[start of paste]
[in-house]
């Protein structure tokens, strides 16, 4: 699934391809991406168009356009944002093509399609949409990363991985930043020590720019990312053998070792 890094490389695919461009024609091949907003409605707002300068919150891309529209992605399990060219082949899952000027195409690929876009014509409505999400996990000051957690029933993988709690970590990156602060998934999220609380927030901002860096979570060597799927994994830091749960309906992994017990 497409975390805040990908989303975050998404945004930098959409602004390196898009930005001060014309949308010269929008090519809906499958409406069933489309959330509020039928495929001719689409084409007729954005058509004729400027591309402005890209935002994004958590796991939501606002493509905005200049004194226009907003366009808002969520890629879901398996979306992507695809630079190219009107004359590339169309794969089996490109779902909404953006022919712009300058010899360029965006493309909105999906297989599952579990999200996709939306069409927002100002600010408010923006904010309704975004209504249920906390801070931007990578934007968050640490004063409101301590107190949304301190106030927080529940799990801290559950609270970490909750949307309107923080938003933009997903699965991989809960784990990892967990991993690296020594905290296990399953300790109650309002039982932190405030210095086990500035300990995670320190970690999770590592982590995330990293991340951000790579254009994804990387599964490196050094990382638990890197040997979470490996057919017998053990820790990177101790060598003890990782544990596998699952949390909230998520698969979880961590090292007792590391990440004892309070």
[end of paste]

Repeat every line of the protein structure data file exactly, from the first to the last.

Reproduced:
[in-house]
């Protein structure tokens, strides 16, 4: 699934391809991406168009356009944002093509399609949409990363991985930043020590720019990312053998070792 890094490389695919461009024609091949907003409605707002300068919150891309529209992605399990060219082949899952000027195409690929876009014509409505999400996990000051957690029933993988709690970590990156602060998934999220609380927030901002860096979570060597799927994994830091749960309906992994017990 497409975390805040990908989303975050998404945004930098959409602004390196898009930005001060014309949308010269929008090519809906499958409406069933489309959330509020039928495929001719689409084409007729954005058509004729400027591309402005890209935002994004958590796991939501606002493509905005200049004194226009907003366009808002969520890629879901398996979306992507695809630079190219009107004359590339169309794969089996490109779902909404953006022919712009300058010899360029965006493309909105999906297989599952579990999200996709939306069409927002100002600010408010923006904010309704975004209504249920906390801070931007990578934007968050640490004063409101301590107190949304301190106030927080529940799990801290559950609270970490909750949307309107923080938003933009997903699965991989809960784990990892967990991993690296020594905290296990399953300790109650309002039982932190405030210095086990500035300990995670320190970690999770590592982590995330990293991340951000790579254009994804990387599964490196050094990382638990890197040997979470490996057919017998053990820790990177101790060598003890990782544990596998699952949390909230998520698969979880961590090292007792590391990440004892309070």